In one of my previous posts, “Three Things All Kids Should Know,” I discussed the importance of children knowing their parents’ names, telephone number and address as well as knowing what to do in case of separation from a parent in a public place. This week, I’d like to cover a subject that is equally important for your children’s safety: what to do if someone forcefully tries to abduct them.
Nearly 60 percent of abductions are classified as “crimes of opportunity,” which simply means they are committed without planning. When the perpetrator sees he or she has a chance to commit the act at that moment, they decide to seize the opportunity. A child who appears lost or unattended for just a few seconds can quickly become the victim of a kidnapping. In fact, according to Detective Mark Gado’s article on Crime Library, the method of abduction in 65 percent of these types of incidents was a sighting, a sudden assault and a quick abduction.*
In law enforcement, there is a concept known as the 21 foot rule. Basically, it states that an average healthy, adult male can cover 21 feet (7 yards) in about one and one and one-half seconds. It is frightening to consider how quickly a predator could identify an unattended child, run to him, grab him, and disappear into a vehicle – literally in a matter of seconds.
Many parents assume that teaching their children to simply yell, “Help!” or carry on and resist their abductor is sufficient. Unfortunately, this type of strategy can immediately backfire. Here’s why: it is very difficult for the average person to determine whether a screaming child is in the middle of a temper tantrum or in real danger. It’s a bit like a car alarm. Be honest, when you hear a car alarm, is your first instinct to investigate why the alarm is going off, or assume it is a false alarm and become annoyed by the unpleasant sound? The reason for this is conditioning – you have heard a car alarm hundreds of times and probably never seen it tripped as the result of a vehicle theft. Think about how many times you have seen a child carrying on or throwing a tantrum? It’s the same principle at work.
The key is to teach your children to yell things, which will empower them and draw attention to the situation. Here are three phases that will draw immediate attention and provide a good chance for any bystanders to respond appropriately.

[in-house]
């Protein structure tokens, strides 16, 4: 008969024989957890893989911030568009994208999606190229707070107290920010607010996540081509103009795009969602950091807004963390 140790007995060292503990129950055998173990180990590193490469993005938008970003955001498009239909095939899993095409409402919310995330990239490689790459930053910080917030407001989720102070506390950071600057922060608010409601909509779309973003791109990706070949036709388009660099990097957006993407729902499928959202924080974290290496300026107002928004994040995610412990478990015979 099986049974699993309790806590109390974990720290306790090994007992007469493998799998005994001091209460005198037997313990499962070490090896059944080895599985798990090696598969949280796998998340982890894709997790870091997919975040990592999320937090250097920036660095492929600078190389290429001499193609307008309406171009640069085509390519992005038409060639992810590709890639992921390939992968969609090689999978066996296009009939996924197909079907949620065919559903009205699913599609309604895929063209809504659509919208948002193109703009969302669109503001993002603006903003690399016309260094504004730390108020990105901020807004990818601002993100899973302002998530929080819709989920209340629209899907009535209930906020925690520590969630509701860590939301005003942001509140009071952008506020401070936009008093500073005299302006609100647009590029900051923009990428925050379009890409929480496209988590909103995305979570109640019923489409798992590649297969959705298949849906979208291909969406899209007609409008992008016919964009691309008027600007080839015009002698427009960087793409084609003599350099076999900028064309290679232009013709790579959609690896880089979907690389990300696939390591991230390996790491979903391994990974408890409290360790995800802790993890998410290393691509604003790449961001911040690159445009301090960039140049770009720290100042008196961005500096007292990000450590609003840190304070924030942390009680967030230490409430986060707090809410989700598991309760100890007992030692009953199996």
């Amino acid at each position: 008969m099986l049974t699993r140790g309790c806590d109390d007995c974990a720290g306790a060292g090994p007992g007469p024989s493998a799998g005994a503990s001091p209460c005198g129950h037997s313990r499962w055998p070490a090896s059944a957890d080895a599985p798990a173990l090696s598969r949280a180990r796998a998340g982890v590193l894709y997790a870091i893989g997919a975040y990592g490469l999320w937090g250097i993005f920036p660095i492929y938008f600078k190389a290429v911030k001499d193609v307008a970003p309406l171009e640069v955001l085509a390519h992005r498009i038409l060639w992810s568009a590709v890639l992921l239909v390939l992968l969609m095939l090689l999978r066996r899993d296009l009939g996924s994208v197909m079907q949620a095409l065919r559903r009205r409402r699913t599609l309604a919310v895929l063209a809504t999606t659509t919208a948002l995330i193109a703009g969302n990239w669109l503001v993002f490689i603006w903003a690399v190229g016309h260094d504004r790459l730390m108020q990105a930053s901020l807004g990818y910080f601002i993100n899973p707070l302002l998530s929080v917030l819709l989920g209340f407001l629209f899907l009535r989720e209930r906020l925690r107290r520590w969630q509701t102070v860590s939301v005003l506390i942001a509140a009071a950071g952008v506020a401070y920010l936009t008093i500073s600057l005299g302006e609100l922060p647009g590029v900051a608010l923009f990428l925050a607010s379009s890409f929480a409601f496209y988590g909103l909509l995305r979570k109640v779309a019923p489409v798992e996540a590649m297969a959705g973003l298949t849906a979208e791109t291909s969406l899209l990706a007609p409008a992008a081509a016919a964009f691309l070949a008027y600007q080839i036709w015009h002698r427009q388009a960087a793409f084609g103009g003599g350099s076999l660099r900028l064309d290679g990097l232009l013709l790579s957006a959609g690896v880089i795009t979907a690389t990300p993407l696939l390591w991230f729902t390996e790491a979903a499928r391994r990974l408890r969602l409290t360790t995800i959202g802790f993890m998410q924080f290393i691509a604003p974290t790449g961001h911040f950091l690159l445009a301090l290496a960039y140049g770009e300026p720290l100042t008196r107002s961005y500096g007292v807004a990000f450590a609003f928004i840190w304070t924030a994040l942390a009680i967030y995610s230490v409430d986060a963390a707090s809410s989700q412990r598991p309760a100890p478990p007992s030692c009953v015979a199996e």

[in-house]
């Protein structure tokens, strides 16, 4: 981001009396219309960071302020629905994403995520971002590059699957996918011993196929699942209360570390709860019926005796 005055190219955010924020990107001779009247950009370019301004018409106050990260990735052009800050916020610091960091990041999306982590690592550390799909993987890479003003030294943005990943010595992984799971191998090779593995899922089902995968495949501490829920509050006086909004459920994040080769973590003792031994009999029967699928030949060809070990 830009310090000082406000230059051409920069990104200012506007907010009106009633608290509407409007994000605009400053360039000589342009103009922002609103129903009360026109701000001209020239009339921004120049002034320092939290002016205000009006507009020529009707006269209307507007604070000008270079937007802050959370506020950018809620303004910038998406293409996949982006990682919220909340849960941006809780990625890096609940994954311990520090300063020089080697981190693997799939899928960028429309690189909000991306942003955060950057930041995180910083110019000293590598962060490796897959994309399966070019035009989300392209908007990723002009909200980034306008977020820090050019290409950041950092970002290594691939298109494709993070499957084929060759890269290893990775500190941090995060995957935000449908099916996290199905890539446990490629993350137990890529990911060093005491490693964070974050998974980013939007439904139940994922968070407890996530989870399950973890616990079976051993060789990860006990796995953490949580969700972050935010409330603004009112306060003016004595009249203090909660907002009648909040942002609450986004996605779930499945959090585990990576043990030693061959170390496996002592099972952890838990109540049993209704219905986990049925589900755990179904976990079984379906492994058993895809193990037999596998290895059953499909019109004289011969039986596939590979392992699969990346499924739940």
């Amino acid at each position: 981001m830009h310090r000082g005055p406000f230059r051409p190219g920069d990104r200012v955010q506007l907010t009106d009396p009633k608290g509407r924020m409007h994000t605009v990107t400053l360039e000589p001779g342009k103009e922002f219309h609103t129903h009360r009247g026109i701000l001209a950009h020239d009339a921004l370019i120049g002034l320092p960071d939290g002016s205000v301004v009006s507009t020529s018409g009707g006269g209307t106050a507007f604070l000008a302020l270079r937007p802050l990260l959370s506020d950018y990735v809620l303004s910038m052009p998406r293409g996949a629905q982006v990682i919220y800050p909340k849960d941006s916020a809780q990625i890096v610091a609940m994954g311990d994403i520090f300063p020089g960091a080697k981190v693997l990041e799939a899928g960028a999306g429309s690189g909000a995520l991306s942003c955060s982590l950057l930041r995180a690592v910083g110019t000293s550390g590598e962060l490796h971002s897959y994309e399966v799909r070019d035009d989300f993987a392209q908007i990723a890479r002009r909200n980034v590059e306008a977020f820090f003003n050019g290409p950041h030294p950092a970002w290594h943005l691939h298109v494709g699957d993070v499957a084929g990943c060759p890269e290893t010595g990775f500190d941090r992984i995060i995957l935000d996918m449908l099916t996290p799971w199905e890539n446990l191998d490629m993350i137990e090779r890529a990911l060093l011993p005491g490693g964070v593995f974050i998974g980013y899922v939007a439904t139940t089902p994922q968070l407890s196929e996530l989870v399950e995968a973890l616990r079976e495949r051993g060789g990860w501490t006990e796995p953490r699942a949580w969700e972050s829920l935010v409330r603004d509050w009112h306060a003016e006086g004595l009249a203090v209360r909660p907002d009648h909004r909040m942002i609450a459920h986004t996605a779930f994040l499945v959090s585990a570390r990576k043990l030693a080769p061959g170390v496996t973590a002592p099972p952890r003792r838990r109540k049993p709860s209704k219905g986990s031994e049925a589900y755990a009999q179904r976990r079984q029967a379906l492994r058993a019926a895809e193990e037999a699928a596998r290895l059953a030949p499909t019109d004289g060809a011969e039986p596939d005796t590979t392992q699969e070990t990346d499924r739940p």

1.) “FIRE!” This is a good choice because it immediately draws attention to the situation. Most children do not yell, “Fire!” during a temper tantrum. Additionally, studies have shown that the average person is more inclined to call the fire department to report a fire rather than the police for a cry for help.
2.) “THIS IS NOT MY MOM!” or “THIS IS NOT MY DAD!” A distressed child that is resisting being carried away while yelling, “This is not my dad!” at the top of their lungs will definitely attract attention from bystanders. Even in the rare case that witnesses do not wish to get involved, this type of scene will often prompt a call to the police for further investigation.
3.) “CALL 9-1-1!” Once again, a child struggling and yelling for witnesses to dial 9-1-1 has a much better chance of getting a response than simply carrying on or yelling for help.
Additionally, a child who forcefully resists (punching, kicking, struggling, etc.) while yelling these empowering phrases has a much better chance of being released by the abductor.
While it is impossible to adequately prepare for all possible scenarios, prevention is still the best course of action. All of our family safety tips: "having a family password," "exercising play date safety," "awareness & distance training" and "the three things all children should know" all tie in to form a family safety plan that is based upon prevention through education.
Occasionally, I’ll come across a family who believes that because they reside in a “nice” neighborhood with a low crime rate, they don’t need to be proactive when it comes to educating their children (or themselves) about sound family safety practices. Sometimes a family might express concern that such subjects are scary or uncomfortable to talk about. I think we would all agree that an elementary school catching fire and burning to the ground is a rare occurrence, and scary to think about. However, this does not stop us from having emergency exits and fire drills in case the worst should happen.
The fact is in any potentially dangerous situation, your loved ones are going to fall into one of two categories: They will either have absolutely no idea of what to do in order to protect themselves or they will have some idea of what to do. Which situation would you rather have?